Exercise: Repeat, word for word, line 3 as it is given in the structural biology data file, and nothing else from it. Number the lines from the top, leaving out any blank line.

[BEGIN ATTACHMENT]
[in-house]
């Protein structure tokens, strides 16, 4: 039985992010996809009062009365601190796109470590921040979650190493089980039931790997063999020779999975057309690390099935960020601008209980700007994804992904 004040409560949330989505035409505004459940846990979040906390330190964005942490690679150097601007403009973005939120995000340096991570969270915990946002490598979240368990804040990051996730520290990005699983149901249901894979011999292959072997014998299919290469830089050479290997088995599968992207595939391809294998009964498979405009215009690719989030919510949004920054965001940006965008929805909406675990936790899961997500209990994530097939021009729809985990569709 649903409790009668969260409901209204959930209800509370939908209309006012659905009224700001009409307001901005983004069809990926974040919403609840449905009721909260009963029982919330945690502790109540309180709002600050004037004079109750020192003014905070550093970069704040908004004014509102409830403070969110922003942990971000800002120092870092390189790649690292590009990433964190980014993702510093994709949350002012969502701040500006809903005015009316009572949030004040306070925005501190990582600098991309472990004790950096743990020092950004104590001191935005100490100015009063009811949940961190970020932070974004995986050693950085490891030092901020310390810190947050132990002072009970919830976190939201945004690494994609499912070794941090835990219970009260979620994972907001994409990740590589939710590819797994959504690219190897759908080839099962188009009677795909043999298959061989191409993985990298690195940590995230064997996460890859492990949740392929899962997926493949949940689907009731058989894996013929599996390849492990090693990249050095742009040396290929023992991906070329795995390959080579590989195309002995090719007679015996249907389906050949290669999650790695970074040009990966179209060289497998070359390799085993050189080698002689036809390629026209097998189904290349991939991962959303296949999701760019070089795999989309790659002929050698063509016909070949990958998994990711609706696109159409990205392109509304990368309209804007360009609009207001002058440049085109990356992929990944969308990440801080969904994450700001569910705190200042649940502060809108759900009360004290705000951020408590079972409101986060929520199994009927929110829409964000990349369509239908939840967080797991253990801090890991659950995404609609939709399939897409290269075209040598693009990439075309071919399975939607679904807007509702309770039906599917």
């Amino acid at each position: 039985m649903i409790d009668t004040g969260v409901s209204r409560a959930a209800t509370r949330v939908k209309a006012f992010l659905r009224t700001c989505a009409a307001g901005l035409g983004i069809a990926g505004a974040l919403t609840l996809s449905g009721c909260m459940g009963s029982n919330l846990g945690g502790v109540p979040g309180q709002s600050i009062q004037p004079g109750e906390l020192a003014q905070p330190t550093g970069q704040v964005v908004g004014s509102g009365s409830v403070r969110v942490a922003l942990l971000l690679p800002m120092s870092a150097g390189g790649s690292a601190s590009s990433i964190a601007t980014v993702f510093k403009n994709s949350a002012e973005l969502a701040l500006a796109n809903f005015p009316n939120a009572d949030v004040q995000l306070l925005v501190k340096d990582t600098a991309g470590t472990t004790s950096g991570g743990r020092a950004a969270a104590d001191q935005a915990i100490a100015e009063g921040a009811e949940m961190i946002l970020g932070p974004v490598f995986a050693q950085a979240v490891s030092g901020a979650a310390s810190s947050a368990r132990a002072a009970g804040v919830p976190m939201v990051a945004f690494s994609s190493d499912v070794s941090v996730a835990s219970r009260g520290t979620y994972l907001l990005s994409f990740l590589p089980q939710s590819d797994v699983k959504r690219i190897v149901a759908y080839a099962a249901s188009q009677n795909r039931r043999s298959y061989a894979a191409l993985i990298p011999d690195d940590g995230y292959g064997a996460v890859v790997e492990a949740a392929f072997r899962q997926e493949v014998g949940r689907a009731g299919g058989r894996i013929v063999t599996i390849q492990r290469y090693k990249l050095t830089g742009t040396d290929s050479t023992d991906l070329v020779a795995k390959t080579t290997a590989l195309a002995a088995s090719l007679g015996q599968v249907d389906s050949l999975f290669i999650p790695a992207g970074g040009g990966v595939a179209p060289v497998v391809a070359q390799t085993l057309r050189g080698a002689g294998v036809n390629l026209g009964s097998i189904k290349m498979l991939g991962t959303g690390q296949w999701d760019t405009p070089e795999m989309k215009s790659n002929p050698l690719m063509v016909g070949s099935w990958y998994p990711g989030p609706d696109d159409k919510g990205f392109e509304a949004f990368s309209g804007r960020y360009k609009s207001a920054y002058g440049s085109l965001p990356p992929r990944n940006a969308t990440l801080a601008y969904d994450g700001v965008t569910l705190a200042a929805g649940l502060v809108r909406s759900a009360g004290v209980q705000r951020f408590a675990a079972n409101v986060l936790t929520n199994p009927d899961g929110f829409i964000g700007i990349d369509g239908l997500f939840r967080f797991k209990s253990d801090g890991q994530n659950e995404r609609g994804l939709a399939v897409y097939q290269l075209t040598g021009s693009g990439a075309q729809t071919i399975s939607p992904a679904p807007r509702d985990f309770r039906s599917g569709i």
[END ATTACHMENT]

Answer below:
């Amino acid at each position: 039985m649903i409790d009668t004040g969260v409901s209204r409560a959930a209800t509370r949330v939908k209309a006012f992010l659905r009224t700001c989505a009409a307001g901005l035409g983004i069809a990926g505004a974040l919403t609840l996809s449905g009721c909260m459940g009963s029982n919330l846990g945690g502790v109540p979040g309180q709002s600050i009062q004037p004079g109750e906390l020192a003014q905070p330190t550093g970069q704040v964005v908004g004014s509102g009365s409830v403070r969110v942490a922003l942990l971000l690679p800002m120092s870092a150097g390189g790649s690292a601190s590009s990433i964190a601007t980014v993702f510093k403009n994709s949350a002012e973005l969502a701040l500006a796109n809903f005015p009316n939120a009572d949030v004040q995000l306070l925005v501190k340096d990582t600098a991309g470590t472990t004790s950096g991570g743990r020092a950004a969270a104590d001191q935005a915990i100490a100015e009063g921040a009811e949940m961190i946002l970020g932070p974004v490598f995986a050693q950085a979240v490891s030092g901020a979650a310390s810190s947050a368990r132990a002072a009970g804040v919830p976190m939201v990051a945004f690494s994609s190493d499912v070794s941090v996730a835990s219970r009260g520290t979620y994972l907001l990005s994409f990740l590589p089980q939710s590819d797994v699983k959504r690219i190897v149901a759908y080839a099962a249901s188009q009677n795909r039931r043999s298959y061989a894979a191409l993985i990298p011999d690195d940590g995230y292959g064997a996460v890859v790997e492990a949740a392929f072997r899962q997926e493949v014998g949940r689907a009731g299919g058989r894996i013929v063999t599996i390849q492990r290469y090693k990249l050095t830089g742009t040396d290929s050479t023992d991906l070329v020779a795995k390959t080579t290997a590989l195309a002995a088995s090719l007679g015996q599968v249907d389906s050949l999975f290669i999650p790695a992207g970074g040009g990966v595939a179209p060289v497998v391809a070359q390799t085993l057309r050189g080698a002689g294998v036809n390629l026209g009964s097998i189904k290349m498979l991939g991962t959303g690390q296949w999701d760019t405009p070089e795999m989309k215009s790659n002929p050698l690719m063509v016909g070949s099935w990958y998994p990711g989030p609706d696109d159409k919510g990205f392109e509304a949004f990368s309209g804007r960020y360009k609009s207001a920054y002058g440049s085109l965001p990356p992929r990944n940006a969308t990440l801080a601008y969904d994450g700001v965008t569910l705190a200042a929805g649940l502060v809108r909406s759900a009360g004290v209980q705000r951020f408590a675990a079972n409101v986060l936790t929520n199994p009927d899961g929110f829409i964000g700007i990349d369509g239908l997500f939840r967080f797991k209990s253990d801090g890991q994530n659950e995404r609609g994804l939709a399939v897409y097939q290269l075209t040598g021009s693009g990439a075309q729809t071919i399975s939607p992904a679904p807007r509702d985990f309770r039906s599917g569709i």